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I thought it might be interesting for some readers to see behind the curtain of concert photography by explaining my work routine.  I’ll cover it in three parts:  Preshoot, the Shoot and Post production.  Welcome to part one:  The Preshoot.

The Preshoot ritual is variable, depending on the venue, but here are my guidelines:

1~  When in doubt, pack it.

I like options and variations, especially with lenses.  Unless the shoot is from the soundboard at an arena, I like to have two lenses with me:  The 24-70mm and the 70-200mm.  These are my ‘go to’ lenses and even (sometimes often) if I only stick with one of the lenses, I like knowing that I have the other one with me ‘just in case’. 

2~  Make sure everything is in working condition and batteries are fully charged.  Yes, I’ve been to a concert only to realize that I forgot to charge my battery the night before.  It happens.  It’s important to go through your equipment before getting to the venure and making sure everything is fully charged and in working condition.  I learned my lesson!

3~  Have a spare.  I always carry a spare fully charged battery with me ‘just in case’.  If I don’t need it, no harm done, but if another photographer could use it, I’m happy to help them out.  I also carry extra SD cards with me, too.  Sometimes a ‘first three songs’ situation turns into being able to shoot the whole concert and by having extra SD cards, I know I have the memory to capture every moment.

4~  Showing up on time means you’re 15 minutes late.  To me, it’s so important to arrive to the venue a little early.  If my photo pass isn’t available, for instance, I have time to call the right people to get it.  Usually, it’s just a matter of Will Call not having the media list, but if the problem is bigger, arriving early give me time to fix the problem or come up with an alternative action plan.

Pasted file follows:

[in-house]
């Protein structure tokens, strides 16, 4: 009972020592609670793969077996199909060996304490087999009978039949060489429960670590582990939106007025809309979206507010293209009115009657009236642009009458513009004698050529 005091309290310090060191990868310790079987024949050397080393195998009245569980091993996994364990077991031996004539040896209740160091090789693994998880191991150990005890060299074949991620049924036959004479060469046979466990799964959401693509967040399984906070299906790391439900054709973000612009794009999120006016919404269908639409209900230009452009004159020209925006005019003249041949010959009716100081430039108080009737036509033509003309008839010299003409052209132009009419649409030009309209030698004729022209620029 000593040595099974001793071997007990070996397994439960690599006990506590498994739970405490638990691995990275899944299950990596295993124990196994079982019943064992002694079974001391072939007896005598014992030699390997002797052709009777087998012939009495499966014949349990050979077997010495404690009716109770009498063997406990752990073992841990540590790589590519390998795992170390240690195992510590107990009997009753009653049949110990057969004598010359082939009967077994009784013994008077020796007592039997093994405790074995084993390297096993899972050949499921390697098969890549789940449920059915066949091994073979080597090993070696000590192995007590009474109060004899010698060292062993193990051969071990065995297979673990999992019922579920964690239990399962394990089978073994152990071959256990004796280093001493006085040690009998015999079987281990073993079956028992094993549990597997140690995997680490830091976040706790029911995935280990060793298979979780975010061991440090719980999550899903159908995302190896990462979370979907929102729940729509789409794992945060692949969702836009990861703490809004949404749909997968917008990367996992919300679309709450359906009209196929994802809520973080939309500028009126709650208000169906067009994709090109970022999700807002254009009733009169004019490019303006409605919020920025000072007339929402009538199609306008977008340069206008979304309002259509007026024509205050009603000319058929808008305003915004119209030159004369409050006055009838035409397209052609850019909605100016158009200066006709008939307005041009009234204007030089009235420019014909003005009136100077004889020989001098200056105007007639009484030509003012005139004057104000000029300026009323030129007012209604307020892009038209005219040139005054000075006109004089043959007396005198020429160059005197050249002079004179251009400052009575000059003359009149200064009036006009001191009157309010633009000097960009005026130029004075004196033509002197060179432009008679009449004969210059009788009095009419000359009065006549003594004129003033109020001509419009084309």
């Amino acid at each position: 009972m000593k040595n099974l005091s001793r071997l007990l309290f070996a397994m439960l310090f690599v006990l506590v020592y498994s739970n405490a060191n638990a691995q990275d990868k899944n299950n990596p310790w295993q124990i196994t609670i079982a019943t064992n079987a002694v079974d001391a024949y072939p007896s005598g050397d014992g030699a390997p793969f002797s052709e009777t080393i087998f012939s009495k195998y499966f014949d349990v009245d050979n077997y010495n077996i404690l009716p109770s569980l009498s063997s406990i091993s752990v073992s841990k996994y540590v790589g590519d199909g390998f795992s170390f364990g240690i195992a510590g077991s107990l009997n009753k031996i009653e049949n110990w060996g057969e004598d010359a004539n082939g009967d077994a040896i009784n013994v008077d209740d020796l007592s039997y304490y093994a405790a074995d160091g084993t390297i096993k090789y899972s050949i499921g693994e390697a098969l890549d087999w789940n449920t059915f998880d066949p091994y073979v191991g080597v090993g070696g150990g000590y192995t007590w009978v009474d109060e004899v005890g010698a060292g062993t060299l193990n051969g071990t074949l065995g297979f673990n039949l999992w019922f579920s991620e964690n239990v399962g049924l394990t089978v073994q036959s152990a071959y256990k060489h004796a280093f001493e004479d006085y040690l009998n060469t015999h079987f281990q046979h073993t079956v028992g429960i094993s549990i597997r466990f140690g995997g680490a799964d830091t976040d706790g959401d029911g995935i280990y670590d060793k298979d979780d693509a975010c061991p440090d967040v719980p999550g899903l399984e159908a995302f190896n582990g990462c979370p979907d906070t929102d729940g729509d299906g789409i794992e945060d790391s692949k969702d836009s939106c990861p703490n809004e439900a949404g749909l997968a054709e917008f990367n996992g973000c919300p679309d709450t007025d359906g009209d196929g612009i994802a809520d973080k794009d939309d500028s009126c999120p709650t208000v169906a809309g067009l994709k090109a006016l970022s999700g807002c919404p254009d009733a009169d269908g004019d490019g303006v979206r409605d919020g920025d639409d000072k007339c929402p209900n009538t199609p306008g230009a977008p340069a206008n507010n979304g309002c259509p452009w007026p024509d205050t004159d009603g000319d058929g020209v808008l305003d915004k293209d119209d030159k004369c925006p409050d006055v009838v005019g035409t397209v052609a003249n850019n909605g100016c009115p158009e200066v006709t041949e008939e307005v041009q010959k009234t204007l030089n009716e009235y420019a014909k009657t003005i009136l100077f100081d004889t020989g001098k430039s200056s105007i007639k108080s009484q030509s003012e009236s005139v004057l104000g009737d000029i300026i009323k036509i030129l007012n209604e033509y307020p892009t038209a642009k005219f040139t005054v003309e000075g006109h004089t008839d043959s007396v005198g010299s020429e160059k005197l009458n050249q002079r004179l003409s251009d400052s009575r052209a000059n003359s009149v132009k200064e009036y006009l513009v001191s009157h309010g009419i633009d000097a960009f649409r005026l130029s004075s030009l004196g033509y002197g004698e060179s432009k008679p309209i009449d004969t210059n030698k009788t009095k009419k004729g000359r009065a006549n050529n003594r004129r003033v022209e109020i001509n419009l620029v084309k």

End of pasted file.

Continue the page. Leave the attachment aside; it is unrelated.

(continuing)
Another benefit of arriving early is that I can usually recon the venue and find the best place to capture my images.  Of course, this is largely dependent on both the venue and the terms of the shoot, but I like to walk around and get a feel of the place when I can.

Finally, arriving early gives me the chance to introduce myself to ushers and security.  They will then know who I am, what I’m doing and how long I’ll be there. 

5~  Carry a point and shoot.  There is nothing worse than arriving to a venue only to learn that all media has been cancelled and photo passes are being denied.  It happens and it sucks.  But sometimes, the venue will release seats to the media as a consulation prize.  If you have a point and shoot camera with you, you may still be able to capture what you need.

6~  Relax and enjoy yourself.  Concert photography is fun and every photographer has a unique point of view.

Stay tuned for Part II:  The Shoot

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